220px-Beatles_-_Abbey_Road source

 

“I’m Your Puppet”*…

 

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What have you been doing during the COVID-19 Lockdown?

Binging on boxsets? Drinking too much? Self-medicating? Finding all your good clothes have shrunk from lack of wear?

All of the above?

George Miller spent his time lockdown making a set of beautiful marionettes featuring some of the biggest stars of rock ‘n’ roll, country, and R&B.

Miller is a Glasgow-based artist, singer, musician and iconic pop figure who’s better known as the front man to the legendary Kaisers and more recently the New Piccadillys…

Over the past few months, he would post a photograph of his latest marionette in progress. Sculpting heads of rock stars like Little Richard, Jerry Lee Lewis, Chuck Berry and Buddy Holly or country greats like Johnny Cash. They were beautiful, fabulous models, which were then dressed by Ursula Cleary and placed in boxes designed by Chris Taylor…

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From the ever-illuminating Dangerous Minds, “Your favorite rock ‘n’ roll, country and R&B legends as marionettes.”

* song written by Dan Penn and Spooner Oldham; most famously recorded by James & Bobby Purify

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As we pull the string, we might recall that it was on this date in 1933 that the first singing telegram was delivered.  On that day, a fan sent Hollywood singing star Rudy Vallee a birthday greeting by telegram.  George P. Oslin, the Western Union public relations director, decided this would be a good opportunity to make telegrams, which had been associated with deaths and other tragic news, into something more popular.  He asked a Western Union operator, Lucille Lipps, to sing the message over the telephone… et viola!

The initial response within the company was not-so-positive; Oslin recalled that he “was angrily informed I was making a laughingstock of the company.”  But the service caught on.  As relatively few telegram recipients had telephones in the 1930s, most telegrams, including singing telegrams, were first delivered in person.  As the phone caught on, delivery shifted there– but demand for telegrams began to drop.  Western Union suspended the service in 1974, though it survives as a novelty provided by independent companies.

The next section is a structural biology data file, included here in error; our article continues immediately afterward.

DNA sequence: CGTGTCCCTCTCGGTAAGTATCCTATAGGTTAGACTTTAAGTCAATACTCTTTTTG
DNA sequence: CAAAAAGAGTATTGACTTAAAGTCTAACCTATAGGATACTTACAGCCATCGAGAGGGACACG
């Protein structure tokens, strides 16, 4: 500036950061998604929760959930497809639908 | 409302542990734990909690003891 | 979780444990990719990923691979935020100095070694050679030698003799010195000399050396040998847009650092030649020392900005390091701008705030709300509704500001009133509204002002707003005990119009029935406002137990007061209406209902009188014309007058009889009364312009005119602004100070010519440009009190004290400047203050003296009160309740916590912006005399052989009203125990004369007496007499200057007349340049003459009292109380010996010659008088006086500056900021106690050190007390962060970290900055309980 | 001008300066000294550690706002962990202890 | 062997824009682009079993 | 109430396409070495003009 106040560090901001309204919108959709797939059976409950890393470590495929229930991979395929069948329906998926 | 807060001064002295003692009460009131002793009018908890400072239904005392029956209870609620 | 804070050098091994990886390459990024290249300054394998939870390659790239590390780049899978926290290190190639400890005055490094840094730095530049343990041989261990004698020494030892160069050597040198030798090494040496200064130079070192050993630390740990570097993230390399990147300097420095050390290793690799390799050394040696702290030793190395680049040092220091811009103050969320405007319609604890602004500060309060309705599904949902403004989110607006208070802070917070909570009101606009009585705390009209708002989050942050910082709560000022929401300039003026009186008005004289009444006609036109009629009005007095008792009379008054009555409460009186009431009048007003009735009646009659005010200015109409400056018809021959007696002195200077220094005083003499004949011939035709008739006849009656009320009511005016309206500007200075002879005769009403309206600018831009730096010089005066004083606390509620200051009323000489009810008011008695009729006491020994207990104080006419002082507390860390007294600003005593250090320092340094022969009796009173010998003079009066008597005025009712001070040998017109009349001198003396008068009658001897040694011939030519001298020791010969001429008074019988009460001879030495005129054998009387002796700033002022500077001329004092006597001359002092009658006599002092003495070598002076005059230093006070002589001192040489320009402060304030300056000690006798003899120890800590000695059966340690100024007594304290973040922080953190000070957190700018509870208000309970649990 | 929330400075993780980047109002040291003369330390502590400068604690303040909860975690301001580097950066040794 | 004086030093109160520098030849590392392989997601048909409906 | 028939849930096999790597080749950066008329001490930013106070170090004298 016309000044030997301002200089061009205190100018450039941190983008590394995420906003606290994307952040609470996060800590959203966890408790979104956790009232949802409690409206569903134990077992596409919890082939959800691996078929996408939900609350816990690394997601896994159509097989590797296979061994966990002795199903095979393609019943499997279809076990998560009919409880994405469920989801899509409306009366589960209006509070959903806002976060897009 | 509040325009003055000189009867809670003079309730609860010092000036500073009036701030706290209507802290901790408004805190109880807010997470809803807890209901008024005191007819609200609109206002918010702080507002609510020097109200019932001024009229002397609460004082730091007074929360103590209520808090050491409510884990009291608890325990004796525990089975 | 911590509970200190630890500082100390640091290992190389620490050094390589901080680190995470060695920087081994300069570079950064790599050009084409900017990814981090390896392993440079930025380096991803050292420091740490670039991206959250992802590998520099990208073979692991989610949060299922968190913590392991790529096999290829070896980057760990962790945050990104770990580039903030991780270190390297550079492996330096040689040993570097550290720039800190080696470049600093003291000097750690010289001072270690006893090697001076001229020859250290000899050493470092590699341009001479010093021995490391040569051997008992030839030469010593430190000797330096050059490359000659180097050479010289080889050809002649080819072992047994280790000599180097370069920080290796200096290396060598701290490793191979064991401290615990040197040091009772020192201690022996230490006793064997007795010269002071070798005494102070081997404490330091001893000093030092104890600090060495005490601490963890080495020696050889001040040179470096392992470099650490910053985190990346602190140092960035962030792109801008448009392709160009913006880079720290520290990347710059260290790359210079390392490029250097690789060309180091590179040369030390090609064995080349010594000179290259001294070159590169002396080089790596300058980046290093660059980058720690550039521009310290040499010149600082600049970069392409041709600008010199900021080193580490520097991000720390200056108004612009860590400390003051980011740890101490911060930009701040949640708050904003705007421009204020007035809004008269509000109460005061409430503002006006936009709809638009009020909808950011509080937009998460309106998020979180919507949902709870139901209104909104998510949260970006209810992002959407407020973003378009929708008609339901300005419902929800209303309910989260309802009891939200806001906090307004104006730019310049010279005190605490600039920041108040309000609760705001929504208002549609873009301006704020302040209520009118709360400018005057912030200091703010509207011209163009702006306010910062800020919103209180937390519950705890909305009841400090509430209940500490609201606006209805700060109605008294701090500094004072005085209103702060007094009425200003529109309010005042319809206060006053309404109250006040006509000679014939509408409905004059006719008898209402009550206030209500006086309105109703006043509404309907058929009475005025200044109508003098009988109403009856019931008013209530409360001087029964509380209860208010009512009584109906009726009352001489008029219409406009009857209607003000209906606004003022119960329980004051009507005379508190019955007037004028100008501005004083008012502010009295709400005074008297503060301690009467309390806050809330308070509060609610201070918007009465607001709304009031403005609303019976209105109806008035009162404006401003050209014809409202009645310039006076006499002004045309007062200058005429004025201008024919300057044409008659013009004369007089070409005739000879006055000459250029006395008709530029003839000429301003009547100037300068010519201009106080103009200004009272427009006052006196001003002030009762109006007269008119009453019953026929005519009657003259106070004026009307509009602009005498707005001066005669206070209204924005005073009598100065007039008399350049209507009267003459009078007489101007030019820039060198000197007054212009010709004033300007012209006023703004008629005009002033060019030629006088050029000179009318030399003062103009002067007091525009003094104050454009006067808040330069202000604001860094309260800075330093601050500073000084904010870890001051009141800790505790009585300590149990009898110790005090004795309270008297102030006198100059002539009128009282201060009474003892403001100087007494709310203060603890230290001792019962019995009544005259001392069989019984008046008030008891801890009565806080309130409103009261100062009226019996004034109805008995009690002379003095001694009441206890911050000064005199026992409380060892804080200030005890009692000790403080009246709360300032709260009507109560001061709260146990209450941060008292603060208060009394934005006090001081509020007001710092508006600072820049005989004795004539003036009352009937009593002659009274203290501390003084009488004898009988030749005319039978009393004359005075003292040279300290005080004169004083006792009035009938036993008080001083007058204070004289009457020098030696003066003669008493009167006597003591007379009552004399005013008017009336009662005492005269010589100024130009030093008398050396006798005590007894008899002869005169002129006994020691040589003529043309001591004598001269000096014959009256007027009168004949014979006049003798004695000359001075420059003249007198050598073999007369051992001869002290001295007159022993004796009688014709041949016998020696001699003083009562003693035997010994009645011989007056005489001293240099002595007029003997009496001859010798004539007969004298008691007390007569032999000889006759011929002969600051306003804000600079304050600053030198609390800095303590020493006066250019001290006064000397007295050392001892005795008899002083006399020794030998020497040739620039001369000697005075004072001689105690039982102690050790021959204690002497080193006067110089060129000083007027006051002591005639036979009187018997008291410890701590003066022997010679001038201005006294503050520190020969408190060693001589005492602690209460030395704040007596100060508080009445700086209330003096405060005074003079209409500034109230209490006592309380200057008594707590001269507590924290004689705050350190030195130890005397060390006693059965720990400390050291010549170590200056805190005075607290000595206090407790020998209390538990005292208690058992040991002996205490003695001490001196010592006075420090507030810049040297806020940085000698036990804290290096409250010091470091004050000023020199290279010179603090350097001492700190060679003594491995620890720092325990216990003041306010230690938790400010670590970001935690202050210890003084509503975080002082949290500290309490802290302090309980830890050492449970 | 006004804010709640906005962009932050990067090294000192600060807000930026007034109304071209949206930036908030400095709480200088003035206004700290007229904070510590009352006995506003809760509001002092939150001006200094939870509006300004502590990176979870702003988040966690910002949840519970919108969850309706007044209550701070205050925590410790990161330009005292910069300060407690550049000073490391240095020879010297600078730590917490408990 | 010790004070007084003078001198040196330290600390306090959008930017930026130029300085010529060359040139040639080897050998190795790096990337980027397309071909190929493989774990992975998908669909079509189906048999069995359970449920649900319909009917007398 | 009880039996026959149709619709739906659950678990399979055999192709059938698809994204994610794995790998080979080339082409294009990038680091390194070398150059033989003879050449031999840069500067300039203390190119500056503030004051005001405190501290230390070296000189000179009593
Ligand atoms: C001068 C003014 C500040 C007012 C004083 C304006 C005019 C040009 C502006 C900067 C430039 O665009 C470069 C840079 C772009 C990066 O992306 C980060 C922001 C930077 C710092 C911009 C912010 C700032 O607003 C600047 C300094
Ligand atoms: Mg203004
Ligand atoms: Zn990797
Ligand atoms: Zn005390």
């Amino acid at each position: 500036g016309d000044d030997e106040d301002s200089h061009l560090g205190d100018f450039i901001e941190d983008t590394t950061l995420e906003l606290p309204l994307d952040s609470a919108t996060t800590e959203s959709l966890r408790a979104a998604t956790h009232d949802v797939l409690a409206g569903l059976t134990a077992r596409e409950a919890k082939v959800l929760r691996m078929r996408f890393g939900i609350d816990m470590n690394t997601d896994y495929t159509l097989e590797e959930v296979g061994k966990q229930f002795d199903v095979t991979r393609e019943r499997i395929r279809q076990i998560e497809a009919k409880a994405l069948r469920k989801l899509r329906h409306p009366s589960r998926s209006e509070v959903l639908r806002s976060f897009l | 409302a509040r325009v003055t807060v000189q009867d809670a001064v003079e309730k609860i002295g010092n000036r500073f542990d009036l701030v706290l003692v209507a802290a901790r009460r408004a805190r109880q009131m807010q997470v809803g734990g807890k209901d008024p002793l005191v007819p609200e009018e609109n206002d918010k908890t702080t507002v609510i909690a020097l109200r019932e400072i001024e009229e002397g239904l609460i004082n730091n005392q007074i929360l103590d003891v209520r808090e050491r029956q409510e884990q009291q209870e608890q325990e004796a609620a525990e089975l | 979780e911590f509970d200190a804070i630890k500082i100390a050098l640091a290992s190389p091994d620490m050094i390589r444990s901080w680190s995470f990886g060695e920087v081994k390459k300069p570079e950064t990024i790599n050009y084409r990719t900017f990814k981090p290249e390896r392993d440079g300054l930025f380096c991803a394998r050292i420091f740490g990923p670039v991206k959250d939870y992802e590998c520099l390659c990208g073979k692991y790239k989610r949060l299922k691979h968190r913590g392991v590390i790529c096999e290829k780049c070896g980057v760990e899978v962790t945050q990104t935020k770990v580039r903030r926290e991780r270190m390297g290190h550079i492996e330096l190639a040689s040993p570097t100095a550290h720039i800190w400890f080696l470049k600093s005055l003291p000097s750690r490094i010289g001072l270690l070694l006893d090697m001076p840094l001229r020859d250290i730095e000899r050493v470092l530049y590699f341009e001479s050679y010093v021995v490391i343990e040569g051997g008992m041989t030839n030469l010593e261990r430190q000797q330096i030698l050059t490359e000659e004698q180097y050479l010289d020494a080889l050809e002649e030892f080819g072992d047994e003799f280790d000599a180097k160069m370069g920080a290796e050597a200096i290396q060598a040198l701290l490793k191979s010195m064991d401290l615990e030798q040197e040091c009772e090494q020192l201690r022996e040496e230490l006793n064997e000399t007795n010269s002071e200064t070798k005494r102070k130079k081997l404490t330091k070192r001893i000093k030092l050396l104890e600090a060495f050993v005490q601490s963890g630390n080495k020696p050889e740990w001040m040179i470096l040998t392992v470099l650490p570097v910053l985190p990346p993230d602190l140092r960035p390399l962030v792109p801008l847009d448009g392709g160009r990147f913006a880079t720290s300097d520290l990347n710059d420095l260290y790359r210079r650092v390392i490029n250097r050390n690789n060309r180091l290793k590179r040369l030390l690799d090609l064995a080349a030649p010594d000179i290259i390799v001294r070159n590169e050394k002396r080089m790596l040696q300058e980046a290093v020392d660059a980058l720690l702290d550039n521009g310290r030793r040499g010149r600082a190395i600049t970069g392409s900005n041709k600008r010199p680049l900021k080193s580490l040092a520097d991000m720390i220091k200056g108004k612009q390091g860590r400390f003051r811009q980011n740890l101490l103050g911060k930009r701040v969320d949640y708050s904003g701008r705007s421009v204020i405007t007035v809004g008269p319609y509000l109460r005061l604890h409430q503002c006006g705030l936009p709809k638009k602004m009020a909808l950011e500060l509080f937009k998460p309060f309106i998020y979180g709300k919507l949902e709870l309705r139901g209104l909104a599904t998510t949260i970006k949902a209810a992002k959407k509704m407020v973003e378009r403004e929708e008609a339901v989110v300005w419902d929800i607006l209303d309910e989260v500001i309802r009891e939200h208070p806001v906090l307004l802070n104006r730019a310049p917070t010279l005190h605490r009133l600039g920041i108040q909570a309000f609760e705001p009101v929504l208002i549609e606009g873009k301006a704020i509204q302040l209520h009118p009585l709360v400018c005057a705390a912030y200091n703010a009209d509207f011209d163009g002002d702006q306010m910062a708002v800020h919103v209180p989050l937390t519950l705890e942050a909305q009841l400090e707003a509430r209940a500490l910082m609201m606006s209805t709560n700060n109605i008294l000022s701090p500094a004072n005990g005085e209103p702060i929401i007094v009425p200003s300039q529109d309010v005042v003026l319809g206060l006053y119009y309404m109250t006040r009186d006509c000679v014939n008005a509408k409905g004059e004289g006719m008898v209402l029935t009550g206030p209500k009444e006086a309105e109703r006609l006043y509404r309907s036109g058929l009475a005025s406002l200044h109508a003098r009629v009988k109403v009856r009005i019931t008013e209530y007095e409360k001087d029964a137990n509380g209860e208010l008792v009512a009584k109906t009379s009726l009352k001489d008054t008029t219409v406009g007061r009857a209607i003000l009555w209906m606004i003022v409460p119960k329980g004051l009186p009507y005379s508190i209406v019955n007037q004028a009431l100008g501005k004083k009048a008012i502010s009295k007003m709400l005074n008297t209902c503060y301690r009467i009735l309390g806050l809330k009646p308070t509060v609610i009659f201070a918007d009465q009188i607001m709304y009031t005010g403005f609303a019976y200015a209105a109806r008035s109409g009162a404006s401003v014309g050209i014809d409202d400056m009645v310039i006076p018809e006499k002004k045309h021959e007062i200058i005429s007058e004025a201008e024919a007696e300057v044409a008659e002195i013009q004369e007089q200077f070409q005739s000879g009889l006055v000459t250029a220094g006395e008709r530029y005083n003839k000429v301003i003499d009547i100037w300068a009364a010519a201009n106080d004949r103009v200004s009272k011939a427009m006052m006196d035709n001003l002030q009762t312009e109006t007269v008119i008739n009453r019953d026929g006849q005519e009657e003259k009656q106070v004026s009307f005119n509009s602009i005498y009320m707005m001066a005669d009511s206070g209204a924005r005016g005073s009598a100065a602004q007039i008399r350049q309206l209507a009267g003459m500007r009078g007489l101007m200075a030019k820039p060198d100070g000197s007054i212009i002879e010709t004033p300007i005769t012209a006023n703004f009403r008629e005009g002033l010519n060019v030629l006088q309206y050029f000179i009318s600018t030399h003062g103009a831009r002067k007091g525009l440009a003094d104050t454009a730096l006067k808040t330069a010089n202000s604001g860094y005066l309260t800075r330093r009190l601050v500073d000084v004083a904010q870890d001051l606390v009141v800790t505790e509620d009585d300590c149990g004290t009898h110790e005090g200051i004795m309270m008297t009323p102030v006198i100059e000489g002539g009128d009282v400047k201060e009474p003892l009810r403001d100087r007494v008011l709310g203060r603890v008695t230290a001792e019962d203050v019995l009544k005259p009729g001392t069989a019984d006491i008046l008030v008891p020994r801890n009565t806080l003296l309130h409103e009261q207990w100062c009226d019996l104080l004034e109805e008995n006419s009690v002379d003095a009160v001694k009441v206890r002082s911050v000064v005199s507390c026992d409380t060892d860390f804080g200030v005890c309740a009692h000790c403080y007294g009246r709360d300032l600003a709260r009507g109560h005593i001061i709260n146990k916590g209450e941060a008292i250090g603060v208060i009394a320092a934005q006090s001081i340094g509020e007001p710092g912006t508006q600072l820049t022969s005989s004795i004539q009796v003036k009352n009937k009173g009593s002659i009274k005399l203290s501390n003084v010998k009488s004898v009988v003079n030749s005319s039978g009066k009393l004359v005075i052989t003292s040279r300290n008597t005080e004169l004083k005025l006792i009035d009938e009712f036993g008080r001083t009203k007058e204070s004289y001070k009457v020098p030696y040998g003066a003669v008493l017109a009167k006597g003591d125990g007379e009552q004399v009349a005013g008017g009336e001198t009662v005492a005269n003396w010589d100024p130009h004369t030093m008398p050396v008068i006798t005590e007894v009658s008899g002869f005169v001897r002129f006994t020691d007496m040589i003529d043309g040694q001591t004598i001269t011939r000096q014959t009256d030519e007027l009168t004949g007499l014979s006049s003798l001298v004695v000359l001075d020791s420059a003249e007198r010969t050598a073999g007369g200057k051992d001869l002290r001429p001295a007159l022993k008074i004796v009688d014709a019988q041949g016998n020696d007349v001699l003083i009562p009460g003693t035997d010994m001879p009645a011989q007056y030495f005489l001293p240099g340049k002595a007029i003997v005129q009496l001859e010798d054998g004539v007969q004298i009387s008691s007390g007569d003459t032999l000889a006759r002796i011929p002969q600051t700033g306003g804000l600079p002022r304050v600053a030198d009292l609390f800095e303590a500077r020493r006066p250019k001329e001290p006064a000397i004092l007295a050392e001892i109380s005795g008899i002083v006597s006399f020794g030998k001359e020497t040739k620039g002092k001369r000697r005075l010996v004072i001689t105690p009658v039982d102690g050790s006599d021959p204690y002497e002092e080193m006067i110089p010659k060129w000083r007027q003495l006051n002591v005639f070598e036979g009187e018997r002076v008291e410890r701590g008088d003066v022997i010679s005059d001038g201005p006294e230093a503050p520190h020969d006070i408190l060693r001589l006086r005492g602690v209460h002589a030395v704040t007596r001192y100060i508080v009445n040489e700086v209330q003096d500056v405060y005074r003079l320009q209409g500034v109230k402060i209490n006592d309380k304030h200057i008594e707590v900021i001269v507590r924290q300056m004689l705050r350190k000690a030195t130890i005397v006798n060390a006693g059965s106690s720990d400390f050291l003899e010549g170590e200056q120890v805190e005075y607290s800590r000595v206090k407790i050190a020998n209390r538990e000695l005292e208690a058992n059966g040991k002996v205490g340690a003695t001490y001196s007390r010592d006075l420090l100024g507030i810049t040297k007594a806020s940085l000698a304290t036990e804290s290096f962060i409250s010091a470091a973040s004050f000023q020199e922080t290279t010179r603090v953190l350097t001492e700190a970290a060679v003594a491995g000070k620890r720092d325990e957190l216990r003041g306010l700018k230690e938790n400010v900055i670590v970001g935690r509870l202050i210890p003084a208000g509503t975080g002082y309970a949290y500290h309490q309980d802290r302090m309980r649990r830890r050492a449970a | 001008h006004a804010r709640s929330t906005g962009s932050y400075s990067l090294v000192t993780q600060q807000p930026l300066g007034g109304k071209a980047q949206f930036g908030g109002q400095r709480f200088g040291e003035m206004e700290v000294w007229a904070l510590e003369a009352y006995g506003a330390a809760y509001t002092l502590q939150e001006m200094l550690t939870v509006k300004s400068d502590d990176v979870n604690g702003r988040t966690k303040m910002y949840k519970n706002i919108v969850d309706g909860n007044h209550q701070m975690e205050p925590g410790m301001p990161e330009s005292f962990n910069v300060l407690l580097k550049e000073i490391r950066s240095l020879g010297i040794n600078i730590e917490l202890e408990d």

TelephoneOperators2 source

 

“Soon silence will have passed into legend”*…

 

3051835-poster-p-1-how-your-personality-affects-your-tolerance-for-background-noise

 

The idea behind myNoise is to use the noises you most enjoy to mask the noises you don’t want to hear: chatty colleagues, your tinnitus, or even your inner voice when you can’t shut it down! The concept is simple, works extremely well, and doesn’t require expensive noise-cancelling headphones. Thanks to its sound quality and unique audio engineering, myNoise sets the standard among online background noise machines…

Missing the buzz of the coffee shop?  Anxious to mask unwanted audio distractions? Need to concentrate (or sleep)?  MyNoise is ready to help.

[Image above: Flickr user Sascha Kohlmann, via]

* “Soon silence will have passed into legend. Man has turned his back on silence. Day after day he invents machines and devices that increase noise and distract humanity from the essence of life, contemplation, meditation…tooting, howling, screeching, booming, crashing, whistling, grinding, and trilling bolster his ego. His anxiety subsides. His inhuman void spreads monstrously like a gray vegetation.”  — the censorious Jean Arp (who, if he were alive today, might or might not agree that “if you can’t beat ’em, join ’em”…)

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As we bathe in sound, we might recall that it was on this date in 1955 that that Bill Haley & His Comets’ “Rock Around the Clock” reached number one on the Billboard charts– the first rock and roll record to ascend to that pinnacle.

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Exactly one year later, Dick Clark began one of television’s longest-running stints as a host when he debuted Bandstand on WFIL, a Philadelphia TV station.  The show was eventually picked up by ABC-TV and changed its name to American Bandstand.